Yeah, THAT old saying! A quote from Virgil’s Aeneid says “the descent to hell is easy.” And no one ever expects their good intentions to turn out bad. That’s the “law of unintended consequences.” It seems we humans are better at coming up with witty quotes better than we are at avoiding the mistakes of our “good intentions” gone bad. But why is that? Nobody ever thinks their intentions are actually harmful.…
At this time of year, there is a familiar sound in front of the stores I visit. It is the distinct sound of bell-ringing and the seasonal sight of a red kettle. Frankly, it is a comfort to me. And I have taught my children that we have a family rule: We never pass the red kettle without putting something in. Never. I can still hear my grandmother telling me stories of how the folks with the Red Kettles saved her and her family during times of great poverty, and she instilled in us an ethic of generosity that also was coupled with a complete “forgetfulness” of having been generous, because we acted as if every time we dropped something in the Kettle was the first time! Frankly, that’s the only way to be truly generous. Scorekeeping makes giving “something” other than generosity.
“What’s my motivation?” It’s the question every actor has to ask when they are trying to get into character. What motivates this person to do what he does? Why is this person reacting this way to this situation? And the reason this is so important to an actor is because if you can understand someone’s motivation, you can empathize with them! And an actor has to be able to empathize with the character he or she is playing if the work is to be believable!
Today, the Lord sets a banquet table heavy with the “food” that truly nourishes our deepest hunger. This Food is His own Body and Blood given for us and to us through His coming first as a small and helpless Child. But also in the promise of His Second Coming in glory to judge the living and the dead! You will never be ready for His Second Coming without embracing with full…
OK, here’s the scene, Harrison Ford playing Indiana Jones, finally passes all the tests to get into the chamber where the ancient knight stands guard over the True Chalice used at the Last Supper by Christ.
The old knight, having taken a vow with his three brothers, to guard the Chalice forever, tells Indiana “Choose wisely.” And, well, you know what happens next.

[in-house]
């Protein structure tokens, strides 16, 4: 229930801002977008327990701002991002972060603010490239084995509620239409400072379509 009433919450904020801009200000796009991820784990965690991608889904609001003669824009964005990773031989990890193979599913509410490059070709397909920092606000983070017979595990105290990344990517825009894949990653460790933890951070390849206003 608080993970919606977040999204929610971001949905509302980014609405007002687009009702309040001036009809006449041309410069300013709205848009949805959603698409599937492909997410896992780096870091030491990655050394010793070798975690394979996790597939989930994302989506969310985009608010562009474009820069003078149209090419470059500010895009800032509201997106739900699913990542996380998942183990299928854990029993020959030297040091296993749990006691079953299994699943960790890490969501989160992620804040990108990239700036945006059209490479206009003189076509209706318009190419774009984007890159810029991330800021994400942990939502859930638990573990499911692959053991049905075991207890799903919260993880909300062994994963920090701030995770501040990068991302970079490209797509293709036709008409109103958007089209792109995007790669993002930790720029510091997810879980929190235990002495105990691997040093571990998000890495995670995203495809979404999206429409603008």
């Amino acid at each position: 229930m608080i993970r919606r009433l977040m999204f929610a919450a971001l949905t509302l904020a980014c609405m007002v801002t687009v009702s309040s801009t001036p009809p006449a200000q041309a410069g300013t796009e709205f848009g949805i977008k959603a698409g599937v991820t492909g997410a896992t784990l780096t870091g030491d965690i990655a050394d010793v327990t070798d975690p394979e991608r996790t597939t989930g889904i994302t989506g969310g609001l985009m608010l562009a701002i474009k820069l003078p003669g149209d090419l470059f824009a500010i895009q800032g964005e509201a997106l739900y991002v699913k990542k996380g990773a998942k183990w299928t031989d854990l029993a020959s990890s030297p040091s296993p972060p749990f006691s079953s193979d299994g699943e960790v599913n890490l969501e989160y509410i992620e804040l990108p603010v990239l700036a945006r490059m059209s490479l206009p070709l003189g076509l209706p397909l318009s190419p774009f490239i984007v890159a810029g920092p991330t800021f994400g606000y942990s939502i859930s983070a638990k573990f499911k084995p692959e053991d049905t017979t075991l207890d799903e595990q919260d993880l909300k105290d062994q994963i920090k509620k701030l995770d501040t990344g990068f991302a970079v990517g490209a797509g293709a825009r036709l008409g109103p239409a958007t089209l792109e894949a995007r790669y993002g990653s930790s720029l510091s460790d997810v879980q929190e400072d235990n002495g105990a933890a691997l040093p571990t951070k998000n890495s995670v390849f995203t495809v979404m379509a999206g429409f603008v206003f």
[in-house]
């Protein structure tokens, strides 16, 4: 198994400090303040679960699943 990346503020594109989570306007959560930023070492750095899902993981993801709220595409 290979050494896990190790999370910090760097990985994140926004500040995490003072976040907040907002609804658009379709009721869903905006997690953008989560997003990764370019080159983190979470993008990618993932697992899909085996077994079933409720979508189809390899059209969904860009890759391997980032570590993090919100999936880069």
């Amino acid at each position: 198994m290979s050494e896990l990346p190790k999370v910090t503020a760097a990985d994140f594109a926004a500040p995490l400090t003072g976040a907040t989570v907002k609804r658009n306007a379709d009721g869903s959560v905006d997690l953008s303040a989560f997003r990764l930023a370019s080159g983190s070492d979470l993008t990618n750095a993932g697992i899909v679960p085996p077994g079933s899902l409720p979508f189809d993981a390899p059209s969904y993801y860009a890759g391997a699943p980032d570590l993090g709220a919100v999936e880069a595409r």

My Special guest will be His Grace Bishop David of the Diocese of Alaska!
Here is last Sunday’s homily. Today we confront the spiritual poverty of becoming so captured by the process, you forget the purpose. This happens when love for others grows cold! Watch and Share if you find this helpful. P.S. Don’t forget our Faith Encouraged LIVE program THIS SUNDAY night with my special guest, His Grace Bishop David of the Diocese of Alaska. We’ll be talking about the Second Coming of Jesus. That’s…
The Christian faith is apocalyptic. That means the message of Christianity announces both the intention of the whole of existence AND it’s ultimate conclusion. Most folks forget that and reduce the faith to what some have called “moralistic therapeutic deism.” I’m not sure what all that means, but it sounds really cool! Seriously, this simply means that, for many, the Christian faith (in fact, all religions) is merely one cultural expression of a moral code that is meant to make us “happy.”
Here’s the problem: It doesn’t work!
It’s iconic! The little kitty hanging from the pipe with the inspirational message! As a teen, growing up in the ’70’s these posters were everywhere. And it seemed to spawn a million other inspirational posters from the “Footprints” poster with it’s beach metaphor to countless posters quoting a Kurt Vonnegut speech. It seems every office, every dorm room, and every Sunday School class had some inspirational poster all trying to get us to “hang tough” “keep going” or “get back up.”
I love Oliver Twist. It’s a great story about confronting a system that had grown inhuman because of an attempt to reduce persons to mere cogs in a machine. Ah the joys of the Industrial Revolution. Our hero, Oliver, does what he wasn’t “suppose” to do; he asks for “more” and that one request starts us off down the path of revealed hearts, weak morals, and true repentance.
But, just like the our hero in Oliver Twist and his inconvenient request for “more please”, sometimes asking inconvenient questions reveals something very important.